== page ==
Progesterone May Cause Heartburn Symptoms to Worsen

05. 14. 2018

Progesterone is one of the primary hormones produced by the female reproductive system. It functions to regulate the monthly menstrual cycle, influence mood and sexual desire, and prepare and maintain a pregnancy. 

Progesterone and Menopause

Throughout premenopause (until approximately age 45), progesterone levels fluctuate as the ovaries slow down. Between the ages of about 45 and 50, women enter perimenopause and their progesterone levels decline. Lack of progesterone can cause periods to become irregular, heavier, and longer. Other symptoms include night sweats, hot flashes, vaginal dryness, breast tenderness, mood swings and depression.

These unwelcome side effects of decreased progesterone cause many women to seek hormone replacement therapy (HRT) in the form of pills, creams, rings and patches. While HRT can minimize menopause symptoms, studies have shown that progesterone in HRT can cause or worsen acid reflux.

How Progesterone Causes Acid Reflux

Progesterone relaxes the lower esophageal sphincter (LES), the valve in the esophagus that closes to keep stomach contents from flowing in the wrong direction. If the LES relaxes too much, gastric acid and digested food can rise into the esophagus and cause inflammation and irritation. Chronic acid reflux, known as gastroesophageal reflux disease, or GERD, can lead to narrowing of the esophagus, esophageal ulcers, Barrett’s esophagus and even esophageal cancer.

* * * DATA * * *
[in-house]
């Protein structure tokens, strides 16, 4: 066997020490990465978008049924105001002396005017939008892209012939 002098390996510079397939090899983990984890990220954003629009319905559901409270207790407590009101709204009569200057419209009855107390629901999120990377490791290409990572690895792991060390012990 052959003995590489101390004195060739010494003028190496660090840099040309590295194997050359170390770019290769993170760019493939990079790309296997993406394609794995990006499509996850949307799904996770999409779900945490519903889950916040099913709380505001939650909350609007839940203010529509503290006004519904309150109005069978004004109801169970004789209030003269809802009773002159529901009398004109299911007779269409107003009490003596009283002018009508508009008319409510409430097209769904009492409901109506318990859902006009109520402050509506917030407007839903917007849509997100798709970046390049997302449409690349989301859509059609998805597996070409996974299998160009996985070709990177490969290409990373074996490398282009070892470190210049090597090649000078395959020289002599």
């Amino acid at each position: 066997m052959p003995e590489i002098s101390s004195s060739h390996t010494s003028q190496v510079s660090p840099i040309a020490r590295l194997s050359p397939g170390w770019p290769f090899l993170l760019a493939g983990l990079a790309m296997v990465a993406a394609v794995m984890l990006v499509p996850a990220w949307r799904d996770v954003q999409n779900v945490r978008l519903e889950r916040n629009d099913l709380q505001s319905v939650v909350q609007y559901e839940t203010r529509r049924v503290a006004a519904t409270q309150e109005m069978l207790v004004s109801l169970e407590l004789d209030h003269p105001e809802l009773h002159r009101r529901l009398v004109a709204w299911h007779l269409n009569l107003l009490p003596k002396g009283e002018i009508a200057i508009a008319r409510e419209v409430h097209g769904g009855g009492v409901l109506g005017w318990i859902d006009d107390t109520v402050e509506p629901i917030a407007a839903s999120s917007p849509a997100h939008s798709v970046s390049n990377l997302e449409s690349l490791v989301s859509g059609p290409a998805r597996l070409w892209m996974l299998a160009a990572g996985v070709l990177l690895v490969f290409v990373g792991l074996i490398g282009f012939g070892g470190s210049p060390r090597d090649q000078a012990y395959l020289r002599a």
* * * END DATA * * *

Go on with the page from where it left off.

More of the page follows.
Hormone Replacement Therapy (HRT): Weigh the Benefits

If your doctor recommends HRT to manage your menopause symptoms, you can do several things to protect yourself from GERD:

1. Ask your doctor for a low-dose treatment. The most effective way to get all the benefits of HRT is to take the lowest dose of estrogen or estrogen/progesterone. A lower dose will help keep the valve between your esophagus and stomach closed.
2. Adopt lifestyle modifications that naturally reduce the risk of reflux. When progesterone levels are elevated, put extra effort into heartburn prevention. Try eating smaller meals, quitting smoking and sleeping with the upper body slightly elevated.
3. Use mucilage to help coat and protect the esophageal lining. Mucilage is a gel-like substance made by plants that soothes and protect irritated tissues in the body. You can get mucilage through aloe vera juice, slippery elm tea, licorice root tea or marshmallow root tea.
4. Avoid trigger foods. Common trigger foods of acid reflux and heartburn include chocolate, citrus, onion, garlic, caffeine, acidic, fatty or spicy foods and mint.

If you notice new or worsening acid reflux after taking HRT, make an appointment with a gastroenterologist. Never ignore chest pain, and don’t dismiss it as heartburn. Heartburn and cardiac chest pain can be confused for one another, so see your doctor immediately if you are experiencing new or more severe pain. To locate one of our board-certified gastroenterologists, click here and enter your zip code in the orange area.

Related Articles:

Heartburn vs. Heart Attack
Managing Heartburn Through Pregnancy
Reflexology and Heartburn

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